Album review: Perfume - JPN

Album review: Perfume - JPN | Random J Pop

A realisation came for many last year that Perfume's album (whenever it planned on releasing) would be a bit of a big deal. Perfume were delivering a musical and visual consistency I've not seen this air tight since the Spice Girls. These girls are not the best singers and to some they may not be the best dancers. But when you've got a team behind you who have a clear vision and a sight set on it with laser accuracy, this is clo you end up like Perfume and dropping albums like JPN. And then there's Kashiyuka's hair, Nocchi's legs and a-chan's smile.

The pressure on JPN would always be placed on either whether the new songs could match up to the quality of the singles which make up the majority of this album and would go on to define it. Or...if the new material would exhibit any form of growth that the non-religious fans felt the singles did not provide. It's difficult to call, because the production on this album is so good that you find yourself admiring the effort and sheet talent of Nakata Yasutaka's work, but not necessarily liking some of the songs as just songs. The songs on JPN which are good are killer. But the most striking thing about JPN is that despite coming after a string of wholly solid singles and featuring these singles, the album just doesn't hit they way you would have thought it would back during last year, whilst you were trying to perfect the footwork to "Nee" or scouring YouTube for a full version of the "Laser beam" video back. It's all a bit strange.

There is some effort taken to try and present JPN as 'an album' and not just a collection of singles with a few other songs. We get an ambient intro which then segues into "Laser beam". But this is not the same "Laser beam" you had heard back in May 2011. It's a new album mix. It loses a couple of the defining moment of the single version, such as its telephone operator style intro and post bridge build into the chorus. But the new breakdowns are cool. Yasutaka chops and stutters the absolute shit out of the post chorus sections in a way which cements his position as one of the best knob twiddlers in the music business right now. "Laser beam" was great as a single. It's still great in its album mixed variant. Although an A+ version of "Laser Beam" would be one which fuses the single and album versions together.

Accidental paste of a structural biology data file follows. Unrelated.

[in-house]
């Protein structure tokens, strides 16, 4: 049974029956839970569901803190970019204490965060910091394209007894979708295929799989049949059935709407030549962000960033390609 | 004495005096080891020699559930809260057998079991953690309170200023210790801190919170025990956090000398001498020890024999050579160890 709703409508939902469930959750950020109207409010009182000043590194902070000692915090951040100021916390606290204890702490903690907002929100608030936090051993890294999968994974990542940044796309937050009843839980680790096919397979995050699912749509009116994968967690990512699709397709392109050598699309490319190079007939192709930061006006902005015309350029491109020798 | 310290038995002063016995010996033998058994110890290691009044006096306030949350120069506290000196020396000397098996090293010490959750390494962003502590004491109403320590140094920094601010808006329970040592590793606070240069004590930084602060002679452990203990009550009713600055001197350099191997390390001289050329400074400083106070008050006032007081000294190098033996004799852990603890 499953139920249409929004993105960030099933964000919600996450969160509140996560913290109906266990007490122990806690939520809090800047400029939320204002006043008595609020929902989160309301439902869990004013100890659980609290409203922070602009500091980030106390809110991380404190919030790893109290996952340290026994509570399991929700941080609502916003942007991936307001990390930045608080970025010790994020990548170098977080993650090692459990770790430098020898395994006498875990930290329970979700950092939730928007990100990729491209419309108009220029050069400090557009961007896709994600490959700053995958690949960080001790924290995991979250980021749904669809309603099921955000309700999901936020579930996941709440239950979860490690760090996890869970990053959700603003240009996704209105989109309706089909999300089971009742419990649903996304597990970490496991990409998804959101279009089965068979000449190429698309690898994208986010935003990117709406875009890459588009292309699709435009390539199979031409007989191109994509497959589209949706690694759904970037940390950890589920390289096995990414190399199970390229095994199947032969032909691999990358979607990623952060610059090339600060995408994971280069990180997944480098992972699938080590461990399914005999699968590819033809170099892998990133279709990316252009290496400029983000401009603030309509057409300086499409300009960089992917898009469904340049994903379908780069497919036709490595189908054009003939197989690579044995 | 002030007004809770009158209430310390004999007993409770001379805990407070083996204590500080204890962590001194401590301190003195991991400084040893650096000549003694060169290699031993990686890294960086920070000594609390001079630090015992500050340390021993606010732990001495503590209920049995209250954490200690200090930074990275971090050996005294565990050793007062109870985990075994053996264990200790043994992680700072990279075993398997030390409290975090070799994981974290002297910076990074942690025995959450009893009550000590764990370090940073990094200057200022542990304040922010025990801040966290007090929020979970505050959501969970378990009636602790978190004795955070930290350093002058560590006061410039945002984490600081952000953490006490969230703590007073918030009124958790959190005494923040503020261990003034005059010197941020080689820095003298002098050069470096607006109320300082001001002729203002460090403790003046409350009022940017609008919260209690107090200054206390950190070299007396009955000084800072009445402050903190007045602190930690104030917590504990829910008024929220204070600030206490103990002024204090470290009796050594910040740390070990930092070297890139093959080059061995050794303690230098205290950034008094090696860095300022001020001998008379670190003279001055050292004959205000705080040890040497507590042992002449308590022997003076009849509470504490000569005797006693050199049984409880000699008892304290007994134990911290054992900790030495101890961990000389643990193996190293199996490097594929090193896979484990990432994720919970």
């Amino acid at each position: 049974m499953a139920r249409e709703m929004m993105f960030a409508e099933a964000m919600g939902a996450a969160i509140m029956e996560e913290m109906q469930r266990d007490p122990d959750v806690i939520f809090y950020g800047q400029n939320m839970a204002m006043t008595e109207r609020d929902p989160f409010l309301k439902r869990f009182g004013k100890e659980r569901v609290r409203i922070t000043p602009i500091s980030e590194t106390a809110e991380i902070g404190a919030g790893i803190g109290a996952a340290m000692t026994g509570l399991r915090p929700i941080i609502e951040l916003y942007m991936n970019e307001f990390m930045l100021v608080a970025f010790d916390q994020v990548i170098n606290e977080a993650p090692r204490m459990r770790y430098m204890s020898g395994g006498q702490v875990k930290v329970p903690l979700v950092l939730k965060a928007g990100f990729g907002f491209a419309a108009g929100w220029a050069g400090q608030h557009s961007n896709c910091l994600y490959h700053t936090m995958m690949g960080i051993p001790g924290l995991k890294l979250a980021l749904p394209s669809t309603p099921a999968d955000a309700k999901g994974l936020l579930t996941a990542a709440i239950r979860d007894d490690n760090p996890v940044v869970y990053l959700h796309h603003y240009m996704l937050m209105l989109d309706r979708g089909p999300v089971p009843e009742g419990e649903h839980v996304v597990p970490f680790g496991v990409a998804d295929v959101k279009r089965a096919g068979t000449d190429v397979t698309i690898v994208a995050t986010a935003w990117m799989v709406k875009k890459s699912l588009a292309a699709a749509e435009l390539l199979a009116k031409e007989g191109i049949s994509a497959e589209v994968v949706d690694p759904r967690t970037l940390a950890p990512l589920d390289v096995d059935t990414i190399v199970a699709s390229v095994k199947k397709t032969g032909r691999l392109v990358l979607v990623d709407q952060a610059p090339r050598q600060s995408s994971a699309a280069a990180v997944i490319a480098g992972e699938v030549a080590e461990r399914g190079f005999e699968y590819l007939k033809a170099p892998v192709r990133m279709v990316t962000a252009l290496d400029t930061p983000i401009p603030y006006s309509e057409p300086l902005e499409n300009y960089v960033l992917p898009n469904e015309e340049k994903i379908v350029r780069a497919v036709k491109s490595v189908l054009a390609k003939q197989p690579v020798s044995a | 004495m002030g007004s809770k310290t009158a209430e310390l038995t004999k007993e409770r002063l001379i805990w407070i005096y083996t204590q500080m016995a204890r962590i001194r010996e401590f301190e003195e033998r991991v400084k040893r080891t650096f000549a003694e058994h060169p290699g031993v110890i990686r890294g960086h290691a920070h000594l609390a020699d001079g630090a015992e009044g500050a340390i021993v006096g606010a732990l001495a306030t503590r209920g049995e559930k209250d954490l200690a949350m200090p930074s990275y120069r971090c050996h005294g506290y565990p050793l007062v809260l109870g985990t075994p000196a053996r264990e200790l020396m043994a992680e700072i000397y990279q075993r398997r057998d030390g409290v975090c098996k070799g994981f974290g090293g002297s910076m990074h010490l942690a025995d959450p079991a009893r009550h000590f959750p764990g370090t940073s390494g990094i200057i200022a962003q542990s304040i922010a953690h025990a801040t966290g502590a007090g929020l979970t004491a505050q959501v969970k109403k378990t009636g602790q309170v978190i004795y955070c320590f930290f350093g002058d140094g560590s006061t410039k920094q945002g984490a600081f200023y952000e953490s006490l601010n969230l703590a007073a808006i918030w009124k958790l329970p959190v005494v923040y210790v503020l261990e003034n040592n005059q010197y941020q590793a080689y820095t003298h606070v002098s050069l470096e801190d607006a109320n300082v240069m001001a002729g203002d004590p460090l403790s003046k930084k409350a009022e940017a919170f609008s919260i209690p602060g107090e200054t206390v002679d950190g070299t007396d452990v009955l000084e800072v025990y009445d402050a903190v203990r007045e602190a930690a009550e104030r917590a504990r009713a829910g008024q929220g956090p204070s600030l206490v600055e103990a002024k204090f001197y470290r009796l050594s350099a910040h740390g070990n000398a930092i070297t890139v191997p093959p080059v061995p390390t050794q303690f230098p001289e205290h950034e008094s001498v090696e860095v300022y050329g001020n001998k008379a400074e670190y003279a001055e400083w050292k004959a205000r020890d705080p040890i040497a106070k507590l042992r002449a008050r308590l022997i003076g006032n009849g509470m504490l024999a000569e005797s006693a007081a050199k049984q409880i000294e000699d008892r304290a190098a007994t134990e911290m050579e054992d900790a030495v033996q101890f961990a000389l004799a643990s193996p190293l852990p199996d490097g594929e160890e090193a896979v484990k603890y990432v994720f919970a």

Those hating on old singles - 0. JPN - 1

"Laser beam" then mixes straight into "Glitter", the most recent and final JPN single. The album mix of "Glitter" unfortunately doesn't deliver the same magic as the single version. The album mix plays around with the song in too many unnecessary ways. Part of the charm of "Glitter" was how simple and straight-forward it was. The album mix by comparison just feels too complicated and like stuff was added to it, just for the sake of it. As with "Laser beam" Yasutaka throws in some new melodic passages, arrangements and different progressions. The one part of the album mix which is great is in the intro. But it's all downhill after that. If Yasutaka's intention was to spin the song into a version which would play better in the clubs then he succeeded. I guess. It's cool to have an alternative mix to "Glitter" for those who want it, but the single version is far superior and would have better suited the album.

Album review: Perfume - JPN | Random J Pop

"Natural ni koishite" stuck out as one of Perfume's singles due to its raw sound and its easy breezy music video. And amongst all of the other songs on JPN it sticks out no less. Despite the utter overuse of auto-tune up and down the track, Perfume's charm still comes through. I could be imagining it or be completely sprung on this song because of how good it is; but it exhibits a sense of playfulness and personality which I didn't always get with the Perfume singles which came before.